At this point you might wish to have a look at the various comparison files. This report is broken into five separate pages for viewing convenience.
When you're done pixel peeping please come back here to read my interpretation and conclusions.
Assuming that you've now pixel peeped to your heart's content, especially the comparison page where all three cameras are shown at each matching ISO, it's time for me to tell you my evaluation. It's short and simple.
I see no significant noise difference between the Nikon D3x, Canon 5D MKII and Sony A900 up to and including ISO 800.
At ISO 1600 and higher the Sony falls behind the Canon and Nikon by about 1 EV. It's simply a noisier camera at high ISO.
From ISO 1600 to ISO 6400 the Canon 5D MKII and the Nikon D3x are neck and neck. I think that the visible differences on-screen at I00% are a quibble, and on prints are completely irrelevant.
The Canon then goes the equivalent of two stops higher. But I see both ISO 12,500 and 25,600 on the Canon as being marginally usable at best, and then only for emergency documentation. My feeling is that they were added for marketing rather than for real world shooting purposes. "The D3 has ISO 25,000 so we have to as well, regardless of how it looks".
So to repeat – one can quibble over the differences at 100% on screen, but in 24" X 30" or smaller prints these cameras are essentially indistinguishable in terms of comparative noise, up to ISO 1600 in the case of the Sony, and to 6400 in the case of the Nikon and Canon.
Other factors such as dynamic range and colour rendition are not being evaluated here, but I doubt that there is more than a half stop difference between them in terms of DR, and now with the availability of proper profiles and the profile editor in Camera Raw and Lightroom colour rendition differences between cameras are academic because these can be modified and made to match the manufacturer's rendering, or anything else that pleases you.
As for how the Canon and Nikon comparisons would turn out if I had used other raw processors – all I can say is that I also did a small number of raw conversions of each of the camera's files in their respective manufacturer's software, and for the purposes of this test saw no significant differences that would have caused me to prefer something other than Adobe Camera Raw. If I was a real nit picker I would have done exhaustive comparisons of each camera at each ISO with several different processors and chosen the best one. In truth, I'm a pragmatist, so what you see is what you get. I believe though that what is shown here replicates what most people will do in the real world.
Though some fans of each of these cameras may turn out to be disappointed by these results, they shouldn't be. All three cameras are remarkable.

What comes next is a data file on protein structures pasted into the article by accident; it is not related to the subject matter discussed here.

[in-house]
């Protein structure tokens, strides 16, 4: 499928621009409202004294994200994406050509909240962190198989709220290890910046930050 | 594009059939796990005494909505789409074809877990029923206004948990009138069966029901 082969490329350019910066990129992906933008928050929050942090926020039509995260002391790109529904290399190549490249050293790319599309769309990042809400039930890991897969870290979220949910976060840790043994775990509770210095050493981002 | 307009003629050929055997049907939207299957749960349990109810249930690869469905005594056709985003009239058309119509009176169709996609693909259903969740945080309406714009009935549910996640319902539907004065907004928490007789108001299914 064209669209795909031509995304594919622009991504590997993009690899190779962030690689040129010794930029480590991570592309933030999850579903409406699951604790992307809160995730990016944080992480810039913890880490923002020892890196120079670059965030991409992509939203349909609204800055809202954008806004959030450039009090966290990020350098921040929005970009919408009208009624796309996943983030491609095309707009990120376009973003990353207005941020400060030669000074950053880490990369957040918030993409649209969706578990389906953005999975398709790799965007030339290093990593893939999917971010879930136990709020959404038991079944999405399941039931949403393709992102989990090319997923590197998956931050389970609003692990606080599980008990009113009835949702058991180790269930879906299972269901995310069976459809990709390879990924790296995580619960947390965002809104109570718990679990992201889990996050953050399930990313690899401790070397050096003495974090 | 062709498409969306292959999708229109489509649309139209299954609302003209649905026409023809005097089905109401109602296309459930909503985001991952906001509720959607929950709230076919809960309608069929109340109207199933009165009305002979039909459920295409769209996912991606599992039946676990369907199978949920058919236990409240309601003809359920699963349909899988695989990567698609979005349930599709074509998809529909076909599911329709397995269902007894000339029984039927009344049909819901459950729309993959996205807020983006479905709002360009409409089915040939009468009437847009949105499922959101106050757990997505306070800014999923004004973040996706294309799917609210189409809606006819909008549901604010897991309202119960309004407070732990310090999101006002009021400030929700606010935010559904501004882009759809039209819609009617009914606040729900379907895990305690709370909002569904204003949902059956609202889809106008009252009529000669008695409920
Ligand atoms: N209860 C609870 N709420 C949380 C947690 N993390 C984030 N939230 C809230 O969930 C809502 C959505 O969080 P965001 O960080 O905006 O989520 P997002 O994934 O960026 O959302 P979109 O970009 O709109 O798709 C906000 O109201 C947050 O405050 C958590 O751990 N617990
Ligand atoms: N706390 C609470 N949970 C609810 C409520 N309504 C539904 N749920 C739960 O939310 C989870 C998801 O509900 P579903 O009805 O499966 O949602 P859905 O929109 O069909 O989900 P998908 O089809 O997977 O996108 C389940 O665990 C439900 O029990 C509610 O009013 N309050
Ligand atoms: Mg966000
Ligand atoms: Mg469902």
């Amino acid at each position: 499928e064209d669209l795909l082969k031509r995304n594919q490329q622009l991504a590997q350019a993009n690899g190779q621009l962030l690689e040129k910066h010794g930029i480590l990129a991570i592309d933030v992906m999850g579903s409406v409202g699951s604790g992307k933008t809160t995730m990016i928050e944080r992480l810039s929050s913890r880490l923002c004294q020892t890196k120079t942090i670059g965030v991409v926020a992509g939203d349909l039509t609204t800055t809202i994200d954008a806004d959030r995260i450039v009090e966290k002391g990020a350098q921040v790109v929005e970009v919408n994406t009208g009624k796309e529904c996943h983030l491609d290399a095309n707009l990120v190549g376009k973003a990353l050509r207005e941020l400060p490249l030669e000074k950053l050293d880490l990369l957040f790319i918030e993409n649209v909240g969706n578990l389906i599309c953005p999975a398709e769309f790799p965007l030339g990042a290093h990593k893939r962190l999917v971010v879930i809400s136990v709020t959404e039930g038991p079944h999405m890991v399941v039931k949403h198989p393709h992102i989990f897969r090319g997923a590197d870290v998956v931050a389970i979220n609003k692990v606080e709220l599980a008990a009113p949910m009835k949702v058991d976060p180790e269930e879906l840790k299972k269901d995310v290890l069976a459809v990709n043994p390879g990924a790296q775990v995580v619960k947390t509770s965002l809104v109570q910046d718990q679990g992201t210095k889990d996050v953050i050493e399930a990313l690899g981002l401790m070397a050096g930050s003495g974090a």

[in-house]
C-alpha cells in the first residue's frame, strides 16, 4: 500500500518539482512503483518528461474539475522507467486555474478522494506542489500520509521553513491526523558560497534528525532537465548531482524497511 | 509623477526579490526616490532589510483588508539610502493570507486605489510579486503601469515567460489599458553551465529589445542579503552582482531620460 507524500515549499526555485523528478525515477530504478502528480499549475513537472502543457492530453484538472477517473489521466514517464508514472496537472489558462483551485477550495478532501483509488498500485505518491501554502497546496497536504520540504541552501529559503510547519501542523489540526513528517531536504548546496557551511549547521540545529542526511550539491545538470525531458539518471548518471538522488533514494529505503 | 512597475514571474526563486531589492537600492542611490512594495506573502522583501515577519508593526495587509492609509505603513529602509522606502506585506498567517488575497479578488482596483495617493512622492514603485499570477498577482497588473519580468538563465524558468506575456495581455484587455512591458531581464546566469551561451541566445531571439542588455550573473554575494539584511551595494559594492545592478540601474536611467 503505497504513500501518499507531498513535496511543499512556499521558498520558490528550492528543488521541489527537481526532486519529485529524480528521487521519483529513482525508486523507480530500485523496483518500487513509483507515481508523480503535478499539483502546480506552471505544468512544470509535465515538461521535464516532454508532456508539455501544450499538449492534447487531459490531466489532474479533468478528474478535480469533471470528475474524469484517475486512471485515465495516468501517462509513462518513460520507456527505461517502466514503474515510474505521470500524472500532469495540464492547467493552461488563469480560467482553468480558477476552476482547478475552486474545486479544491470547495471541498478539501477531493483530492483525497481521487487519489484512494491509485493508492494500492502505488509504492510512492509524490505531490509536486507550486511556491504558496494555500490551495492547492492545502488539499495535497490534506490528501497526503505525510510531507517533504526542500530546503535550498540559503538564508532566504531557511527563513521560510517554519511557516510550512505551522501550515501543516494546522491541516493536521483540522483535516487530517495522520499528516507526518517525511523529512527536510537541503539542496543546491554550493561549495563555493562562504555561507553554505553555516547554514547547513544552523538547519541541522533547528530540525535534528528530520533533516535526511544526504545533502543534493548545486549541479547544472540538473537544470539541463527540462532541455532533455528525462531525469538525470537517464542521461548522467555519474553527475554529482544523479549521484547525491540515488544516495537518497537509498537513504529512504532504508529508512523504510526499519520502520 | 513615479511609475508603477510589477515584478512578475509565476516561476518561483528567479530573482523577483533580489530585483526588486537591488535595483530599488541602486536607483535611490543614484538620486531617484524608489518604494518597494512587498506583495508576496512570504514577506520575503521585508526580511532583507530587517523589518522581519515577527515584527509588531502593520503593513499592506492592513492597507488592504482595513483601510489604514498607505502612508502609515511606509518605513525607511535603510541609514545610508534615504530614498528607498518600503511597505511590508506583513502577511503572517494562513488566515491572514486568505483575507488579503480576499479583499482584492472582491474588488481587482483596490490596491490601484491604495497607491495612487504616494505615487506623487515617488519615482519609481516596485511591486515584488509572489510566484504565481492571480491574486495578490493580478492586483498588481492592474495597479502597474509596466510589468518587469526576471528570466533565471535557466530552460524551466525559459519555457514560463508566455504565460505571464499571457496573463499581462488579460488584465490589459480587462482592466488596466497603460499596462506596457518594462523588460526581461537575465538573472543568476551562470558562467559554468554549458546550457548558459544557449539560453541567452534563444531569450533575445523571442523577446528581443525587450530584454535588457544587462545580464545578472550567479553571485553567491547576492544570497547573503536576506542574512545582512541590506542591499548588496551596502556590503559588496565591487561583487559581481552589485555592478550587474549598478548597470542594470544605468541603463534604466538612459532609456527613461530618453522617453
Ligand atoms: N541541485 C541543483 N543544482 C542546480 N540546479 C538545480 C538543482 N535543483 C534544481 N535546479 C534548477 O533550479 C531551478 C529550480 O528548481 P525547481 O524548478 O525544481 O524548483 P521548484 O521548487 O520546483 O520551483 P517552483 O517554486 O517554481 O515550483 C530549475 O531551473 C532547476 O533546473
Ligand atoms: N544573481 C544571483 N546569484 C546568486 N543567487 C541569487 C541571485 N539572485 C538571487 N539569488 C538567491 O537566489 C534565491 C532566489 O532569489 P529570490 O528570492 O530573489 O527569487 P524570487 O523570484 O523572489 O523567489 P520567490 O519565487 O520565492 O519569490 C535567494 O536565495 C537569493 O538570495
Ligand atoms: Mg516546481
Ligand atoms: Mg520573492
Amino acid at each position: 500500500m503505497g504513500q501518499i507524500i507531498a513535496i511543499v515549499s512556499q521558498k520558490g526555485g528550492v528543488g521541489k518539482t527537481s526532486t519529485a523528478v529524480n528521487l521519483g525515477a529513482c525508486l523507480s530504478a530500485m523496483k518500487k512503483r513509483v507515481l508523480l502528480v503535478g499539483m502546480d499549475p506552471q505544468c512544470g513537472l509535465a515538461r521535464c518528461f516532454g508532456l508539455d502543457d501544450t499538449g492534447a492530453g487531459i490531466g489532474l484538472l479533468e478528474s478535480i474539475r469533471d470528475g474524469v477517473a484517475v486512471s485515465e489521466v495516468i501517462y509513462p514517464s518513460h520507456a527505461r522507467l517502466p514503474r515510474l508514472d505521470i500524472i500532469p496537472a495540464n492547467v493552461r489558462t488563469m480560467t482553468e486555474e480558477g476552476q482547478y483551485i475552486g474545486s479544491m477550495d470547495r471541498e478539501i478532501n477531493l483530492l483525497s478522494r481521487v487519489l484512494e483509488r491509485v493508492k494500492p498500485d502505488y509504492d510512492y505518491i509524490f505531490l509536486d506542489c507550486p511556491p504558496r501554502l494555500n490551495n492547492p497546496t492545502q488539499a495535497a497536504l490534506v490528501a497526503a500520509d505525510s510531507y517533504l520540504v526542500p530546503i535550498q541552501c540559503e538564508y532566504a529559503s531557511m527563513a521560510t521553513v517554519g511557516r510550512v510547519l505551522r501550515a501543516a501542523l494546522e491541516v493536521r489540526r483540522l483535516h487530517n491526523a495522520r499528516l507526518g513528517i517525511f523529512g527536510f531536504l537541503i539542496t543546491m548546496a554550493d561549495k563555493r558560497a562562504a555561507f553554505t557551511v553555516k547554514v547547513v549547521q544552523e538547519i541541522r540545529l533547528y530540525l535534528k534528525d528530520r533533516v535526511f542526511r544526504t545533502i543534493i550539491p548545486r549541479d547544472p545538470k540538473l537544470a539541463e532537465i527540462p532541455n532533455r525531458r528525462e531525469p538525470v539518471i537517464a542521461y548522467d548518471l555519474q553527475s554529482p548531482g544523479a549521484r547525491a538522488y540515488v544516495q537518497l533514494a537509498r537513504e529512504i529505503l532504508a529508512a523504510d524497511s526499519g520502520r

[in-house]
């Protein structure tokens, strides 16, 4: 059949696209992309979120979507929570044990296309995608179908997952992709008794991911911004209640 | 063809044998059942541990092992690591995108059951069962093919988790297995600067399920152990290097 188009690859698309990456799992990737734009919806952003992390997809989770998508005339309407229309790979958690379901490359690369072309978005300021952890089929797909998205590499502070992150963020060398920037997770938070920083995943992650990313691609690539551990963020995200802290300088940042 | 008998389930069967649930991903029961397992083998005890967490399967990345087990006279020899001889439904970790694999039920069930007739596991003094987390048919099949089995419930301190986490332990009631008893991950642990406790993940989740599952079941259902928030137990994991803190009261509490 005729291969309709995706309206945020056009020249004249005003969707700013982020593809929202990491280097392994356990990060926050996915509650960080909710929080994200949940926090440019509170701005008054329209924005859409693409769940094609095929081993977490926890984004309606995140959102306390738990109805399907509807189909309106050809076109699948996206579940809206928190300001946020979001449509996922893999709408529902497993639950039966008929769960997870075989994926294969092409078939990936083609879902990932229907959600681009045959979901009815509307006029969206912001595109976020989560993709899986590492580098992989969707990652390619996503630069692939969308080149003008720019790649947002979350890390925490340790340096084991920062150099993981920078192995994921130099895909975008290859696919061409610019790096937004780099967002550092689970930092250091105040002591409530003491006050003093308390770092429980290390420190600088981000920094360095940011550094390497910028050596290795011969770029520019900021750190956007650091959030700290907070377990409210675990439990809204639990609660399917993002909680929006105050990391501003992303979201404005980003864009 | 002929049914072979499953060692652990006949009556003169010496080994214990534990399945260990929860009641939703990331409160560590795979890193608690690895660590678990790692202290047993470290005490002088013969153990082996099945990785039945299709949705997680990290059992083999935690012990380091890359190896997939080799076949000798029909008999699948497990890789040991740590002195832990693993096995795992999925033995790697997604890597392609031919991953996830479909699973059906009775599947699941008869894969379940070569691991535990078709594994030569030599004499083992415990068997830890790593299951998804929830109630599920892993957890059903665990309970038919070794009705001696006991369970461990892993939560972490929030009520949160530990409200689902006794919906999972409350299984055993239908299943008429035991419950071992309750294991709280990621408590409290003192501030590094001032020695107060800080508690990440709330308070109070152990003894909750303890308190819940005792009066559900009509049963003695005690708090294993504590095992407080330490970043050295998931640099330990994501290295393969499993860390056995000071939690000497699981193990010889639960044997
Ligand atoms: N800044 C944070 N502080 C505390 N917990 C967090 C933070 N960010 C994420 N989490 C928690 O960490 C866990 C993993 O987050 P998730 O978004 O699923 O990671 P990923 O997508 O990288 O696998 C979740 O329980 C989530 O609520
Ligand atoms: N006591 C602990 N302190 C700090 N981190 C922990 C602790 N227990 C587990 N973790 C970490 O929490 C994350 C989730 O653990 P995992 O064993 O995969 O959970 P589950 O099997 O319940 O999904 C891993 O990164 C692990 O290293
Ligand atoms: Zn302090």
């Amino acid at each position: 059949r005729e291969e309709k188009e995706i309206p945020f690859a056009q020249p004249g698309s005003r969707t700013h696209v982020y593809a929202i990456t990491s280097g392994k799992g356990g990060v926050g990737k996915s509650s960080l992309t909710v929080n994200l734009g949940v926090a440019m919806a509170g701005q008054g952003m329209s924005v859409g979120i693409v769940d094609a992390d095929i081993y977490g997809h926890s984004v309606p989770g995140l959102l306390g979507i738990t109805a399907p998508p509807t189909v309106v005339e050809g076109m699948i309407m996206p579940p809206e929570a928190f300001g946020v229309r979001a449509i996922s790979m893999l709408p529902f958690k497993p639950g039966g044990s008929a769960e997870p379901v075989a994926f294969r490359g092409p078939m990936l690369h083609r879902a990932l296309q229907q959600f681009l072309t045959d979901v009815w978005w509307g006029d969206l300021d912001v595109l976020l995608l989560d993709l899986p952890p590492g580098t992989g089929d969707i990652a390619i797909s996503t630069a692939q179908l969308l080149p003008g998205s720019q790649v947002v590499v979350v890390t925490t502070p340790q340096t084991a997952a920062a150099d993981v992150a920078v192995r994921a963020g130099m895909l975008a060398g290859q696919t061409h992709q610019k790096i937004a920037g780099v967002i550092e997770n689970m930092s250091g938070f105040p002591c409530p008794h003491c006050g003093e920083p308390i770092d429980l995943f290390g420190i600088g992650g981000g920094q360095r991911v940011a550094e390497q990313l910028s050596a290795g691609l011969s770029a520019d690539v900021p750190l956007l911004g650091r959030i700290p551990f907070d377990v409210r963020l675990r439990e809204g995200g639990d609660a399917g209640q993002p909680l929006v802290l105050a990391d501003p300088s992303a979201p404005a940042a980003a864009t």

The Sony is a very fine camera and offers exceptional value for the money, but it is known to be a noisy camera. Now we know how it compares to its primary competitors. As Sony did with the A700, which also had high ISO issues when first released, they may well offer a firmware upgrade which addresses this. In the meantime, used below ISO 1600 exceptional results can be achieved with the A900, fully comparable to the D3x or 5D MKII.
Some A900 users (myself included) have stated that Camera Raw and Lightroom do not do as good a job on high ISO Sony files as does Aperture or Capture One. After doing extensive comparisons for this test I have decided that when luminance and smoothing and chroma noise reduction are done properly almost equivalent noise characteristics can be achieved in most of these programs. It just take a bit of work.
The extent to which the Nikon D3x and Canon 5D MKII are equivalent in noise (or its lack) is almost uncanny. There simply isn't anything to choose between them in this regard. Yes, the Canon goes to ISO 25,600, but that's just for bragging rights and is unlikely to be used in the real world for anything other than experimentation or forensics.
The Nikon D3x is in a class by itself – the most full featured, the most robust, and need I add, the most expensive of the three by a factor of nearly 3X. The Canon 5D MKII is probably the all-around champ, offering a combination of image quality, features and especially price that is very hard to top. On the other hand, the Sony is comparably priced, has the best viewfinder, in-body stabilization, and access to some fantastic Zeiss lenses. Decisions, decisions.
Some readers may well ask – what about the Canon 1Ds MKIII? True – it matches the Nikon D3x in terms of build quality and ruggedness, and like the 5D MKII is a 21MP camera. Like the D3x it also is at the high end of the price spectrum.
All I can say is that based on more than a year of regular use, with the exception of very high ISO capability I would expect the results to be very similar in a noise test like this to that of the 5D MKII.
In the case of all three cameras what we come down to is that the real differences under typical shooting conditions are to be found in areas other than sensor technology. Handling, ergonomics, features, lens choices, shooting speed, price... and most of all individual user preferences are more germane factors than pixel peeping nit picking.
So – I'm done. I'm now ready to take all three of these cameras to Antarctica in January, 2009 and to have fun shooting with them. Other than at ISO 1600 and above, where I'll leave the Sony in my cabin, I'll shoot with all three cameras, choosing which one to use based not on presumptions about image quality, but having proven, to myself at least, that these amazing cameras are pretty much equivalent in image quality in typical use.
Other related pages are...
– Introduction, Methodology, and Analysis: Page 1 of 5 (this page)
– Sony A900 ISO Comparisons: Page 2 of 5
– Canon 5D MKII ISO Comparisons: Page 3 of 5
– Nikon D3x ISO Comparisons: Page 4 of 5
– Three Camera Noise Comparisons: Page 5 of 5